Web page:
[Original back of advertising card] Alastor-Mystic-The Astrologer, Handreader and Clairvoyant from England. May be Consulted Daily at the Great Eastern Hotel, Calcutta, Room 59. (Hours 10 A.M. to 7 P.M.
One of those postcards that highlights the complex trade relationships between the Raj and Afghanistan, if not Central Asia.
This card was part of a series published in connection with the British Empire Exhibition in Wembley in 1924, copyright and likely sponsored by the Patiala Government.
The British Empire Exhibition in 1924 at Wembley, North London was held to commemorate Empire trade; Charles E. Flower was one of Tuck's most prominent postcard artists.
[Original caption] The Burmese Pavilion constructed of teak carved by the best
[Verso Original handwritten caption] After an argument with the sails of a sampan. [end]
An unusual real photo postcard of the Fairey IIID, an early 1920s British seaplane that "was popular with aircrew but they were difficult to maintain and when
An annual tradition in Peshawar in the early part of the 20th century and probably well beforehand, Peshwar's nautch women would dance through the streets watched and cheered by thousands of onlookers.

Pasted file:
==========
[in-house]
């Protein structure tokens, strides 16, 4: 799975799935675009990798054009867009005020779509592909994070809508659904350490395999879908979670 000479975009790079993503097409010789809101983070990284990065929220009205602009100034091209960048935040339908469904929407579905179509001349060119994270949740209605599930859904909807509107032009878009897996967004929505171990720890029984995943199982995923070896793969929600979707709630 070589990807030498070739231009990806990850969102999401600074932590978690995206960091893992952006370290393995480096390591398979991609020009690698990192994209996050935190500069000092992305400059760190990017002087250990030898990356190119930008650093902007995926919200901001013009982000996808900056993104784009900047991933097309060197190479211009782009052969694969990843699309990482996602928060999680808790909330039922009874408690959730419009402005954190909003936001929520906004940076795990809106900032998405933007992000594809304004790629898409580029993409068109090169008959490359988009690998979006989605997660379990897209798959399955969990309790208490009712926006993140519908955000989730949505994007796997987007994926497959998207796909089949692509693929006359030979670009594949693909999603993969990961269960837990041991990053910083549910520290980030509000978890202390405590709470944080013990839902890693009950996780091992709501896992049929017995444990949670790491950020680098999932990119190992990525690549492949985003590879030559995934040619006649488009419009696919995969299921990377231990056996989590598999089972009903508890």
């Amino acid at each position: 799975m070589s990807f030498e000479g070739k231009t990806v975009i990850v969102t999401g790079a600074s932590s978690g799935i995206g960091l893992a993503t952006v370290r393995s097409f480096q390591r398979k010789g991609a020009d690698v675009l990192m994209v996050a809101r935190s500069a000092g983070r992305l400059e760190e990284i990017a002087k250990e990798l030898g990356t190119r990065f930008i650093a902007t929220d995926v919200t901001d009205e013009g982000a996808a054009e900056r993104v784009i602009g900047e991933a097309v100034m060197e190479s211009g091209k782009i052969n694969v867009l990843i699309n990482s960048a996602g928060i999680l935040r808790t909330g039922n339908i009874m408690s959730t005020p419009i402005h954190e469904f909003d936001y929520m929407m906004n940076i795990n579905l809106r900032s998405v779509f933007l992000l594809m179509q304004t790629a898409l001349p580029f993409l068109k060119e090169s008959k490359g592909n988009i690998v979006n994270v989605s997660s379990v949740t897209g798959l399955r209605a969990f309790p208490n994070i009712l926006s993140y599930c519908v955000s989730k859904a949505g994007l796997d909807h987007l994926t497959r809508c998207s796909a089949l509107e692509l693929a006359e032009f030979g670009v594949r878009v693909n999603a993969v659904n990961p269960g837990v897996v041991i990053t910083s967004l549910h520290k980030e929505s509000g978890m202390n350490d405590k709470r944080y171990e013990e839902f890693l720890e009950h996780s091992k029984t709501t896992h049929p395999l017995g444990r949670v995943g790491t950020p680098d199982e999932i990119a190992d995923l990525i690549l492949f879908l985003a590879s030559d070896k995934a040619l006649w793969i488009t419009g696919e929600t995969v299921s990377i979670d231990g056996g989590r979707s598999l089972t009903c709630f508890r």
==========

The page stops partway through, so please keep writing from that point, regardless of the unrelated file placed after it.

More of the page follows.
Contemporary accounts of how Hamid Kalkani died are unclear. Nadir Khan is said to have chased him to his village in October 1929 where he was stoned to death by residents which this postcard may show.
The border signboard at Torkham at the end of the Khyber Pass in what was then Northwest Frontier Province (NWFP, now known as Khyber Pakhtunkhwa) read: "FRONTIER OF INDIA TRAVELLERS ARE NOT PERMITTED TO PASS THIS NOTICE BOARD UNLESS THEY HAVE
[Original caption]The Ceylon Pavilion with its four entrance lamps at Kandy is a faithful copy of the old Kandyan style of architecture, the panels and circular moonstones of the doorway having been rbought from Ceylon.